Greatest Most Emotional Video Games Ever Made


Critics and commenters of both film and video games have long pondered the pros and cons of their respective mediums, and whilst it’s often thought that the former is the grandaddy of all visual media, in recent years especially, gaming has caught up quite considerably.

The Walking Dead (Season 1)

There’s a chance Telltale will never write a story so masterfully paced, told or scripted as their first season of The Walking Dead.

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Taking The Walking Dead mythology as a baseplate and moving away from the increasingly ridiculous actions of the TV counterpart, it allowed Telltale to strike lightning, marrying a mature narrative that was wholly original in 2013 to a modernised take on the point n’ click genre.

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This more considered pace lets you really get into the mindset of multiple characters, before implementing a series of decisions that both shape the story, decide who lives or dies, and which characters’ motivations truly get fleshed out.

It may have gone completely off the boil with its second and third seasons, but Telltale’s original attempt at expanding on Robert Kirkman’s fiction is one everyone should play.

INSIDE

When we talk about ’emotions’ in games, it tends to be negative, or more specifically, sequences that make you sad. For INSIDE, it’ll stir up a number of primal emotions, culminating in one of the most raw and powerful sequences of all time – meaning that as the credits finally creep up the screen, you’ll need a considerable amount of time to ‘come down’

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Playing like a side-scrolling puzzle platformer, you’re cast as a small boy infiltrating a series of industrial structures, the whole game playing like some sort of spiritual sequel to George Orwell’s 1984. Come the close of the game – and I’ll have to delve into spoilers for this – you’ll eventually become part of a larger, sentient mass of congealed flesh, breaking forth from your prison and barrelling through the offices and rooms that you were once so innocently exploring.

It’s this contrast, this sudden rush of pure power and destruction as you decimate office workers and authority figures, that gives the game its punch. Knowing the shift is coming won’t distill its impact, and overall, INSIDE is an absolute masterpiece of game design underpinned by emotional resonance at every turn.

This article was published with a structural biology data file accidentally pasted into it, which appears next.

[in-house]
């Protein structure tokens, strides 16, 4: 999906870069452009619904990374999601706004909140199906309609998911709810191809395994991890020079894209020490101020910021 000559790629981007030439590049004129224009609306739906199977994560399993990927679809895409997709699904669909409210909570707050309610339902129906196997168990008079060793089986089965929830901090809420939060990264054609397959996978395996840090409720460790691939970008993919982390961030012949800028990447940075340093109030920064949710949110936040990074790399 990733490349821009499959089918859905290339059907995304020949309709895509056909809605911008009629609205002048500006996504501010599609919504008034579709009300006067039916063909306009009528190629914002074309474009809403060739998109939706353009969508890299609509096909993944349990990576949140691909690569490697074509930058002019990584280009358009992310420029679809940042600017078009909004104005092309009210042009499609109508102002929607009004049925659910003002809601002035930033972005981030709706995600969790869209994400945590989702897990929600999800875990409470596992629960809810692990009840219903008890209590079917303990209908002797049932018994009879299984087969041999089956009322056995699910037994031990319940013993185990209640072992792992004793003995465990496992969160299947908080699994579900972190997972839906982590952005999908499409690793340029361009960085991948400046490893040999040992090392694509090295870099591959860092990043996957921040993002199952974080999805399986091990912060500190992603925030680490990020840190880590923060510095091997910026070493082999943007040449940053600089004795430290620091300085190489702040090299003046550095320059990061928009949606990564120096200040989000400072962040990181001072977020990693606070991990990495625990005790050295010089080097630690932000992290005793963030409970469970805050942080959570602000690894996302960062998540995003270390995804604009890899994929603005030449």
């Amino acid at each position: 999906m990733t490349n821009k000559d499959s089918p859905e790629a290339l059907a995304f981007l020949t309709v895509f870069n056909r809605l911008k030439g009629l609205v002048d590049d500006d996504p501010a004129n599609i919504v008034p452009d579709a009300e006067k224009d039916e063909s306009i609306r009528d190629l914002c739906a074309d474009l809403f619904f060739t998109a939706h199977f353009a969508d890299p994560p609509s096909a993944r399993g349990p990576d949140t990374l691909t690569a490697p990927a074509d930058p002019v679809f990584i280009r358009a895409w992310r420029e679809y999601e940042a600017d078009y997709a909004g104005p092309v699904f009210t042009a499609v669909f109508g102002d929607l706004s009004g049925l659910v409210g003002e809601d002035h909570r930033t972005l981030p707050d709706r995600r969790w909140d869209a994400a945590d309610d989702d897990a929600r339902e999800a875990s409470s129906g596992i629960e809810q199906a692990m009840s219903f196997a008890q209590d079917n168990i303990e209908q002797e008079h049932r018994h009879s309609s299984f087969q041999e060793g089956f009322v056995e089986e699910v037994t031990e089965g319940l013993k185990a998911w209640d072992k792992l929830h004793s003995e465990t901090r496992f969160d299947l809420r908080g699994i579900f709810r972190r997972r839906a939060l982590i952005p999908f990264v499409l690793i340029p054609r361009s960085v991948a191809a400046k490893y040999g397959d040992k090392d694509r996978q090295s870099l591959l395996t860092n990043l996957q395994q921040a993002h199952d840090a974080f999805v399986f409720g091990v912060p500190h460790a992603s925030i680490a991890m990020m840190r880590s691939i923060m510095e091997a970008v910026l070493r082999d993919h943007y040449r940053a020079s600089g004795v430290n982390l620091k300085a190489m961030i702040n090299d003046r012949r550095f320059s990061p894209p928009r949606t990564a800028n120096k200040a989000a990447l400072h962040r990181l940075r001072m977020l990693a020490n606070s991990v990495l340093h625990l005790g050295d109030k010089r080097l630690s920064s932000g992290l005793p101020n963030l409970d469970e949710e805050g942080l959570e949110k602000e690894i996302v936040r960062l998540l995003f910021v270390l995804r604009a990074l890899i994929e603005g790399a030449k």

Brothers: A Tale Of Two Sons

A severe left-turn after the all-action delights of The Chronicles of Riddick, Starbreeze Studios released Brothers: A Tale of Two Sons as an unexpectedly brilliant little adventure.

It’s pure Tolkien in its framing of a couple of villagers leaving their quaint little dwelling to journey out into the world in search of a cure for their father, yet the unique beats of the gameplay come from controlling the pair simultaneously. One analogue stick and a shoulder button each is all you’ll get, which once you’ve overcome the mental acrobatics necessary to process both characters’ movements at once, opens up a number of really innovative and memorable puzzles that are actually fun to solve.

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Of course, there’s an emotional throughline to the Brothers story, but it’s all handled in such a fairytale fashion, the game can rise up to the heights of soaring through intertwining canyons on the back of a griffin, before seeing the characters embrace each other during a moment of pure peril.

The Last Of Us

As much as The Last of Us’ ending is one of the most intentionally ambiguous (until its sequel launches, anyway), it’s the opening sequence with one of the most outstanding acting performances in gaming history from Troy Baker and Hana Hayes, that gut-punched us right off the bat.

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From here on out, you knew exactly the kind of tone Naughty Dog were going for, as gone was the happy-go-lucky, quip-filled romps of an Uncharted. Instead, we were tasked with surviving a zombie apocalypse with real weight and purpose, embodying former father Joel as he attempted to both move on and protect his new ‘surrogate daughter’, Ellie.

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The way writers Neil Druckmann and Bruce Straley wrote the game’s final level also comes with one hell of a twist, setting up a final shot that lets you assemble the pieces – all the while reeling from that particular gunshot.

Personally, I’d of preferred Naughty Dog leave this franchise to stand the test of time alone, but we’ll have to wait and see on whether or not returning to the well to continue the story of Joel and Ellie works out.

Source – Whatculture

#Greatest Most Emotional Video Games Ever Made

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